The introduction of the “magic wall” was a screen for the lack of consensus, aiming to gloss national consensus and national identity, as banks of computers created the illusion of greater accuracy than the polls long in the national news. But the lo-tech map worked driven by colored gels and translucent plastic, as wizardry and showmanship to met demand for compelling visual entertainment. This was very much the electoral map that seemed to have finality, but had all the smoke and mirrors of the Wizard of Oz, with only the most illusory of connection between those banks of computers and the big map illuminated on the wall, in ways that seemed to recall the national technological miracle of the moon landing.
It was really awfully low tech, and really made for TV, but the result was to promise a conclusive sense of finality. The modernity of this map, before which the NBC anchors posed, illustrates the different ways that each state might go, affirming the contingency of the election, but it served most of all as an advertisement inviting us to look forward to the narration of the drama of tabulation on the “magic map” in the NBC studios that night. It is hard to look forward to the tabulation of votes this year save apprehensively. While we think of the drama of electoral maps as first waged on television screens, the tradition began in print, even if it translated in seemingly clear-cut ways to the map, erasing the messiness of the divided distributions of local votes.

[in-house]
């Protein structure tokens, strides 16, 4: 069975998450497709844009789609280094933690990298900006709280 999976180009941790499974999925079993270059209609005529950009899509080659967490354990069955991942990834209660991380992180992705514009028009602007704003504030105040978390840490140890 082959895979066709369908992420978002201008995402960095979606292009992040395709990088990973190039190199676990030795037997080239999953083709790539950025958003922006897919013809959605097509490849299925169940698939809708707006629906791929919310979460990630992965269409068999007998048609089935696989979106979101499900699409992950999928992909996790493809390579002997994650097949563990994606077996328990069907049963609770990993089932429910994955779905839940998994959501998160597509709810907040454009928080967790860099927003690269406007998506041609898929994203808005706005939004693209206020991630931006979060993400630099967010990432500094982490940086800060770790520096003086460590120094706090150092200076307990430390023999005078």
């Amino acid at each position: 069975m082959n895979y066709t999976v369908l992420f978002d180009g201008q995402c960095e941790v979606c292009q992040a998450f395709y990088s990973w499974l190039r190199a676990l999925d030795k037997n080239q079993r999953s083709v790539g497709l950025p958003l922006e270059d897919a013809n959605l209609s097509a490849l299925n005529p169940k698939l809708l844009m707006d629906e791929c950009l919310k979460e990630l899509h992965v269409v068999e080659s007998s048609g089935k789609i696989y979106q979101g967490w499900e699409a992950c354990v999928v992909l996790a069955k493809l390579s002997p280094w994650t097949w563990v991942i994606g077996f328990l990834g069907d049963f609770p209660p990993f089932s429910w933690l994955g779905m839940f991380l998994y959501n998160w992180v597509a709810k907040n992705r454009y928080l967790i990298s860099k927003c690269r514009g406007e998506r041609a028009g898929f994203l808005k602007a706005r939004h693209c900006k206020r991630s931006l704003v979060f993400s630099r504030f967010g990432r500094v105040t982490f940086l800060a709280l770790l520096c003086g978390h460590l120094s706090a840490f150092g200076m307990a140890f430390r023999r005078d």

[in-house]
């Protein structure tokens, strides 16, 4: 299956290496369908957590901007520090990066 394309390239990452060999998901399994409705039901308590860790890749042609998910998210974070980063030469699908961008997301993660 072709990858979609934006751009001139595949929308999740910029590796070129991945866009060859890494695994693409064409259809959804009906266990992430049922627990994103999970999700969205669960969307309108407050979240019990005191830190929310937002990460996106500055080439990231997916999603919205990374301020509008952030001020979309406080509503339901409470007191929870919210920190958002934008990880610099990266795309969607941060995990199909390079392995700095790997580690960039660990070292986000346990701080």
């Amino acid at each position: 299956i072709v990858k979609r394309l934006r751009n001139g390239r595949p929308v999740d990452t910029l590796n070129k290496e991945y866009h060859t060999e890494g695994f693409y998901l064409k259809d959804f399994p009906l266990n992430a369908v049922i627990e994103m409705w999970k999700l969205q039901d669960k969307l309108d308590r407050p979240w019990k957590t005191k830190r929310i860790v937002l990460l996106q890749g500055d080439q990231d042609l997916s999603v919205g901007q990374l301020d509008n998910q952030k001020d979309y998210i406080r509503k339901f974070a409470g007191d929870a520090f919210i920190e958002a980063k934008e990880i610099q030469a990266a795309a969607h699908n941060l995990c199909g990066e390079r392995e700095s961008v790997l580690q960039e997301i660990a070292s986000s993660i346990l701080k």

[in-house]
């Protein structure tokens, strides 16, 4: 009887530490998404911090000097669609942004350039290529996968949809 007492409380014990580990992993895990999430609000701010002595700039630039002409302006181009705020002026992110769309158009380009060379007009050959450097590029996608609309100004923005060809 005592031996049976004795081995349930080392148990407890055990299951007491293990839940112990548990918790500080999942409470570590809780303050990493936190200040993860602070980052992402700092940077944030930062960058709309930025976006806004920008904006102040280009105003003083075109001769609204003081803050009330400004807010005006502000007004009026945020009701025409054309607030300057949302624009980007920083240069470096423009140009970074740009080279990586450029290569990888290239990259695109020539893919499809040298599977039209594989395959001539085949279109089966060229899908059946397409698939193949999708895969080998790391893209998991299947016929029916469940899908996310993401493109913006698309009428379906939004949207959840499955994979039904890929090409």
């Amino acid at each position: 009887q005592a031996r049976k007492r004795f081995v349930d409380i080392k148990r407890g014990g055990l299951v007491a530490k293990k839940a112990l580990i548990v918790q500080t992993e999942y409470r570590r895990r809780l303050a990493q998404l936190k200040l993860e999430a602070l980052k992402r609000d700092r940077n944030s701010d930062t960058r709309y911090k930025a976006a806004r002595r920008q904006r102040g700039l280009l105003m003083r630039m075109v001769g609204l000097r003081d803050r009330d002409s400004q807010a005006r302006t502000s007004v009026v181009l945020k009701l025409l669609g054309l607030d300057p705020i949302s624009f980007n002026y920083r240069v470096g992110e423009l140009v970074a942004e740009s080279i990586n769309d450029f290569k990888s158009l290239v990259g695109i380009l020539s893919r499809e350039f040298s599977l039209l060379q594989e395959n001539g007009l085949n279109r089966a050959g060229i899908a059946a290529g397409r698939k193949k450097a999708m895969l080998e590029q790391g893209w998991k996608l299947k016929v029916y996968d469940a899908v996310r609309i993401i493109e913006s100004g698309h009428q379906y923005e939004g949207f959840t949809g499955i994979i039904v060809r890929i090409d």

Rather than being the creation of the technology of colorized television screens, paralleled the continental unity of the United States, two-color maps were devised to illustrate the problem of fabricating national unity by the graphics department of Harpers–and intended not to illustrate national divides and fractures, but the possibility of uniting them by electoral votes. And even if the technology of the CNN build-your-own electoral map was designed to be used on handhelds, assembly of the electoral map offers a calming narrative conclusion of the convulsions loosened during the election, a magic resolution that the “magic map” quite satisfyingly symbolically performed. (The very resolution of this narrative is what the midnight cry, “Stop counting the votes!” sought desperately to forestall.)